“Those small things make the biggest difference”

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One25_Social_Gradient_WhiteLogo1 2020

One25 posted this on 21/05/2024

Content warning: sexual assault, rape, abuse

We see the impact of domestic and sexual violence every day: on the lives of the women we meet; on their safety, health and self-esteem.

To mark Mental Health Awareness Week, caseworkers Anna and Ozora told us how they support women who are experiencing, or at risk of, violence and abuse – and how small moments of care and connection can make a big difference.

You’re both IDSVAs at One25. What does IDSVA mean?

Ozora: “An IDSVA is an Independent Domestic and Sexual Violence Advocate. We support people who have experienced or are experiencing domestic or sexual violence, helping them to reduce risk of harm and improve safety.”

What kind of challenges do you see women facing?

Ozora: “With the majority of the women we support, they’ve experienced some form of abuse for their whole lives. So, that measure of what a healthy, good relationship is completely different from someone else.”

Anna: “A lot of the women have never had those basic needs met. Housing I think is a massive one [too].”

Ozora: “There’s been a lot of women who have experienced rape and sexual assaults within the last couple of months.”

What impact do these challenges have on women’s mental health?

Anna: “I think the impact is immense.”

Ozora: “Women have [experienced] so much trauma, Post Traumatic Stress Disorder, Anxiety and Depression that they just don’t prioritise their health […] They would really go above and beyond to support each other but can’t give themselves that same treatment. […] They’re in constant fight or flight mode really.”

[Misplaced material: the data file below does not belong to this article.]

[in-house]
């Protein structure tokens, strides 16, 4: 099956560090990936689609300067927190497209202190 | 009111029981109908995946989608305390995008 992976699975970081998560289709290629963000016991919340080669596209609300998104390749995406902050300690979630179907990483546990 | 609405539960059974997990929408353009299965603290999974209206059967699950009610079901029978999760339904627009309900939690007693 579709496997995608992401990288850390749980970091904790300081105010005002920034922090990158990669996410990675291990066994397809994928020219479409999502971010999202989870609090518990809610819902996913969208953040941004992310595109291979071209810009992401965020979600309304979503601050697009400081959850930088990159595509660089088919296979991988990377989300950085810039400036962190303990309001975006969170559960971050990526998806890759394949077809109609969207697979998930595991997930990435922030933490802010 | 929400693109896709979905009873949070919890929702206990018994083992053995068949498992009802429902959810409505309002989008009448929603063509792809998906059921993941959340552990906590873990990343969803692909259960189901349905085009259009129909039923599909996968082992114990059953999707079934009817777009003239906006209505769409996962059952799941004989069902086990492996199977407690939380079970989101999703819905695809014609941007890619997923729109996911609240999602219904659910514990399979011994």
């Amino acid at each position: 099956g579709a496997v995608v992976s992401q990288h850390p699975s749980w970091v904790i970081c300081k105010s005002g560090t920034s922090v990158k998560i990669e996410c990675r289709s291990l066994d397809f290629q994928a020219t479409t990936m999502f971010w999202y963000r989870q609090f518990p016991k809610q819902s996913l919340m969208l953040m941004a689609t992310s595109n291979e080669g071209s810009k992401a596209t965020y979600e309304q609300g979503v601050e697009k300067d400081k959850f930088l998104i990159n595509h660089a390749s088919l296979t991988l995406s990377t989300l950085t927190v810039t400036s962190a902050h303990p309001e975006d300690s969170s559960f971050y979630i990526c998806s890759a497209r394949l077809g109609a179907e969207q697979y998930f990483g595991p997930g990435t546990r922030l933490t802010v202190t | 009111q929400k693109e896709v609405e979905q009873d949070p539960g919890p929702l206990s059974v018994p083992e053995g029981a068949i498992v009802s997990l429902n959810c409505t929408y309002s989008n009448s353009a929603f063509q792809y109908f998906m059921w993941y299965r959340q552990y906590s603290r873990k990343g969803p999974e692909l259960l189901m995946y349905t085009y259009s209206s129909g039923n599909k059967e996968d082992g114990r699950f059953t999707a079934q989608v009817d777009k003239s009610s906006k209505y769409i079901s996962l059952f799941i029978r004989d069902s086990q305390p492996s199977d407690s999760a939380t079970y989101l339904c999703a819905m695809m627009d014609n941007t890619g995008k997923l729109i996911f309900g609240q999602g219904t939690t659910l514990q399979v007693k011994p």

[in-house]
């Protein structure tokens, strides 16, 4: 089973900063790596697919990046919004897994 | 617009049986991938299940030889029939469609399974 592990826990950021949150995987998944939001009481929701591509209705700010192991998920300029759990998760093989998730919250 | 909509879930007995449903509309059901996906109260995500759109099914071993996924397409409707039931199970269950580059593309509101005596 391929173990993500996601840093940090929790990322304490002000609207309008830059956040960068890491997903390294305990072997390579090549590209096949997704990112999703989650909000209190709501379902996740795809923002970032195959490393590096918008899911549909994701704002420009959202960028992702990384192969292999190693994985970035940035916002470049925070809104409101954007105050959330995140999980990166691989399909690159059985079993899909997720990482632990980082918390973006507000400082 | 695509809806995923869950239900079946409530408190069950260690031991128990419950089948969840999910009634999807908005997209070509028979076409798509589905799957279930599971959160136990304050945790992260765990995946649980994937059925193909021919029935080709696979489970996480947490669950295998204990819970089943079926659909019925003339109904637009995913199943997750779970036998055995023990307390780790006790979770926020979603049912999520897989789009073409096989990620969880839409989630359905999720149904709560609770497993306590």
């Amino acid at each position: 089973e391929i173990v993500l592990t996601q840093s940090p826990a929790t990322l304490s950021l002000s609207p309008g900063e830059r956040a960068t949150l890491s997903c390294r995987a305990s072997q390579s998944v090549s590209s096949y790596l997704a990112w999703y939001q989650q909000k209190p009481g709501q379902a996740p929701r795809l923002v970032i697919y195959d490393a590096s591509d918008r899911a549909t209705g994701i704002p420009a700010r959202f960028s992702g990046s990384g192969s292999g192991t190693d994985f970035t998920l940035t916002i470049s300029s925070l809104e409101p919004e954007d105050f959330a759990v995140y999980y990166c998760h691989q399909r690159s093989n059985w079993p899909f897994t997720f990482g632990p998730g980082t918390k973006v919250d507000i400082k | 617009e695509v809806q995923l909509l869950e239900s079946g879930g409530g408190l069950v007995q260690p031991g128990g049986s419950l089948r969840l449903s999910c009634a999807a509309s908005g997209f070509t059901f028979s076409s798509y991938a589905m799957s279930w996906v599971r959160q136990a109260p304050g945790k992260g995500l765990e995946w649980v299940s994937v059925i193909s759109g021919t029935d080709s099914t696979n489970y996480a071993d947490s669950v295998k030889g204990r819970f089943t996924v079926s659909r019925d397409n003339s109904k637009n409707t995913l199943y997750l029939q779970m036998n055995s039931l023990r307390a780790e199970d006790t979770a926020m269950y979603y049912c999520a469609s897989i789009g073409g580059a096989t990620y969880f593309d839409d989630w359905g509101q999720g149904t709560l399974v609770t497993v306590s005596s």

Anna: “I think we see a lot of women [who are] hyper vigilant […] [They have] a trauma-based physical and mental response [to situations].”

Ozora: “That’s why it’s so important: the way that we work with them. A lot of other agencies see [their responses] as non-engagement and being hostile and then they’re often closed down from support that they really need.”

As IDSVAs, how do you support the women you work with?

Anna: “Our main focus is risk and safety. Risk is changing all the time for the women. [We will risk assess] where they’re staying, the areas that they frequent, what perpetrators are in those areas that they need to be aware of. That will aid the safety measures you’re going to be thinking about. It might include linking women in with other services [… or] we might be encouraging them to come into the health hub and link up with the GP.”

Caseworker sits on sofa with a woman. They are going through paperwork. Their backs are to the camera

What do you find can help women with their mental health?

Ozora: “Being able to wash and get clean clothes on is something that we all really take for granted – but you can see when they come out of the shower they’re like a new person. Those small things really make the biggest difference […] We also do nice things with the women if they’d like to. It’s not always like: ‘we’ve got this form to fill out’. [It’s] time away from the life that they’re living.”

Anna: “It’s a very person-centred approach […] Whether that’s going out for a coffee or a walk or swimming. […] The emotional support is a massive part of what we’re doing.”

Ozora: “They always come with laughs and a funny joke to tell […] They’re just such an amazing group of women who, despite everything that they’ve been through, still keep picking themselves up and trying again.”

"[My IDSVA] is great. She is really good and we get on well."

- Harper
A caseworker wearing a black coat is smiling at a woman in an orange coat on a sunny day in a park

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